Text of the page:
Please Don't Eat the Artwork

ART WITH MS K


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Stamped Sculptural Buildings

This project was a big hit with 1st graders!

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We began by reading the book Iggy Peck: Architect and talking about the job of an architect. Then students practiced drawing different kinds of buildings in their sketchbooks using geometric shapes. The next week, we dipped and stamped various objects in black paint to create big buildings.

The third week, students used crayons to color in their buildings. They also got to visit an enormous scraps box and choose different colors of construction paper scraps to use for their pop-ups. We talked about sculpture and 3D and everyone had to include at least 3 pop-ups on their building.

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Creating pop-ups was a challenge, especially having to incorporate them onto the building in a way that made sense and didn’t just look messy. Most of the kiddos god the hang of folding the paper to create a tab on which to put the glue. They really came out great!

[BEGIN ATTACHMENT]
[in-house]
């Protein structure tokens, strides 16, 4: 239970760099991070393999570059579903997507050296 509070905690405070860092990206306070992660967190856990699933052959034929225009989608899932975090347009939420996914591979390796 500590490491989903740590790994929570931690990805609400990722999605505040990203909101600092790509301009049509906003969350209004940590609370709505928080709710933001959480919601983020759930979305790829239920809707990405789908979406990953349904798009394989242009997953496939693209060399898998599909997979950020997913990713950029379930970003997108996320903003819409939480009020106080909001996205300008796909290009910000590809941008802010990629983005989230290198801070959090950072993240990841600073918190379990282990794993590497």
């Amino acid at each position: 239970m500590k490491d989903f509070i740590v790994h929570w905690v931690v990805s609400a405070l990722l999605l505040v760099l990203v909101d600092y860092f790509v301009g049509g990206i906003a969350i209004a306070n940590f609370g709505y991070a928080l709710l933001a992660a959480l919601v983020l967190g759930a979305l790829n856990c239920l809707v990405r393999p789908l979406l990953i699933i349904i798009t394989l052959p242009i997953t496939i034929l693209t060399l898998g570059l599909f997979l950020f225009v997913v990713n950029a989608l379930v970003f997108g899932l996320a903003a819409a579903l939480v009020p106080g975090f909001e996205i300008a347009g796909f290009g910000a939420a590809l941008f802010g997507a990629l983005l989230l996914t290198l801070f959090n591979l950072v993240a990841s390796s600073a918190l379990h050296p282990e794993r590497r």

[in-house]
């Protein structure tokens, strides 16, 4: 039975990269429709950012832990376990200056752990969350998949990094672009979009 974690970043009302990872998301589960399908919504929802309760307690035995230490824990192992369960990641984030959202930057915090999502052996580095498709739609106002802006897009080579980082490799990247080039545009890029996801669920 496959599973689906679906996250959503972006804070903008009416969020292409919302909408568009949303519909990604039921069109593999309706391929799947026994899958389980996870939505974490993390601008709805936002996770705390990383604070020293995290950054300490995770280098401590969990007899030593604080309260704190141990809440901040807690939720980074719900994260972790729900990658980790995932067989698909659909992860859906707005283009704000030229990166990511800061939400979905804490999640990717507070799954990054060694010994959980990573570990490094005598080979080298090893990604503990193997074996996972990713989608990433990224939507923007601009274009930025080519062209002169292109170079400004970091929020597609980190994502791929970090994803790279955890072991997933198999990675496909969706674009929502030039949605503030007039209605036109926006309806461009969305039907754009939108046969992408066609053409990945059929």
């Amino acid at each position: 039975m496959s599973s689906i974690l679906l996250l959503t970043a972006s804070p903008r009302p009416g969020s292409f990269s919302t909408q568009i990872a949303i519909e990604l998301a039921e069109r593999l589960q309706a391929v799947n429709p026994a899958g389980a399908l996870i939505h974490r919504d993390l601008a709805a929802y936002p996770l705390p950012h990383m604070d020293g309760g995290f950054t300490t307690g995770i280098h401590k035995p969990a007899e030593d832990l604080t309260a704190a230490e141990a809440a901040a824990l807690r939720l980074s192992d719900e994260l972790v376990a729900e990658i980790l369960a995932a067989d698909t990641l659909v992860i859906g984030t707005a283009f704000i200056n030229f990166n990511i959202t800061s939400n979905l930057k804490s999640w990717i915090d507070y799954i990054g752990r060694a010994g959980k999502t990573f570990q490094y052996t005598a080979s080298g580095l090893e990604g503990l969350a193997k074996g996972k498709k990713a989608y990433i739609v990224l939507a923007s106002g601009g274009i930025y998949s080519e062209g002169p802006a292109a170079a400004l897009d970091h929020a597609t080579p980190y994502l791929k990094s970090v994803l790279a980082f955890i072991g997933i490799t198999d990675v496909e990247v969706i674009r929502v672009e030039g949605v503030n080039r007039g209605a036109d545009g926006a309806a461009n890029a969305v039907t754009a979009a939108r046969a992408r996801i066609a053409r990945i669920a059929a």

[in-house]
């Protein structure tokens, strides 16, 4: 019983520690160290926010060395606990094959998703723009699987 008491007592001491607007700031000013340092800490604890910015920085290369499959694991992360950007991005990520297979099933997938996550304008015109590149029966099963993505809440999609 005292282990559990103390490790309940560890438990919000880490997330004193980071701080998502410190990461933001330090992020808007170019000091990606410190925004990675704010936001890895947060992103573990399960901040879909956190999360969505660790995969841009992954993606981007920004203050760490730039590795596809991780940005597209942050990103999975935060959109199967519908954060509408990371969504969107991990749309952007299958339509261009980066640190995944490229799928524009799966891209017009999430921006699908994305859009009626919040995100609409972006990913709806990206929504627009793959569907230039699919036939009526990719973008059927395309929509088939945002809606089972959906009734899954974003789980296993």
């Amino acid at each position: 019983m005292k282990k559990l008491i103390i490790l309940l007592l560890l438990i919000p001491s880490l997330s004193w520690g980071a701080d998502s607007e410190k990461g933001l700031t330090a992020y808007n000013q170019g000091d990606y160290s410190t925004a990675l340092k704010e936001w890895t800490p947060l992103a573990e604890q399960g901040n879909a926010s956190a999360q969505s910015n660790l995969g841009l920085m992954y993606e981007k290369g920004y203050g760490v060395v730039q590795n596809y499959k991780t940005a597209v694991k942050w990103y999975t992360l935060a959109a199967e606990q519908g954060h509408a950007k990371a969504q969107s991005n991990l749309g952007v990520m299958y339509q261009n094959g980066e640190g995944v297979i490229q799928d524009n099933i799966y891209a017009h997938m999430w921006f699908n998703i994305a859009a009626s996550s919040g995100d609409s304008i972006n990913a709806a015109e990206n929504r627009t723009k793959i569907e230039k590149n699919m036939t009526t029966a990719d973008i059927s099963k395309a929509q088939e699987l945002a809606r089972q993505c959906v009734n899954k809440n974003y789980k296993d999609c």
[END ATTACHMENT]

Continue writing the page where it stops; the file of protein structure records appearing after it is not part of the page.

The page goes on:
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3rd Grade Matisse Collagraph Prints

This project was inspired in part by Mrs. Knight’s Smartest Artists as well as another teacher in my county English Avery. I wanted to kind of re-think the way I have been doing collagraphs with 3rd graders to make it easier to get successful prints. For the past few years, I have been doing a collagraph lesson based on the artwork of Jasper Johns. It is actually one of my most looked at blog posts! While it is a very good lesson, the same issue always pops up when printing. Basically, it is very difficult to get every student to create their artwork backwards on the printing plate because it will print backwards. Inevitably there are always upside-down and topsy-turvy prints that illicit disappointment from students.

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So this year I figured we would switch it up and create more abstract prints in order to alleviate some of the confusion. I was inspired to base this project on Matisse because we could include so many concepts like geometric/organic shapes, abstract art, and positive/negative space. On the first day, we looked at artwork by Matisse and talked about these concepts. I even showed students a picture of me in front of giant Matisse works at the Vatican!

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Kiddos used card stock and cardboard to create their printing plate. They drew and cut out an organic shape and used a hole puncher to create negative space.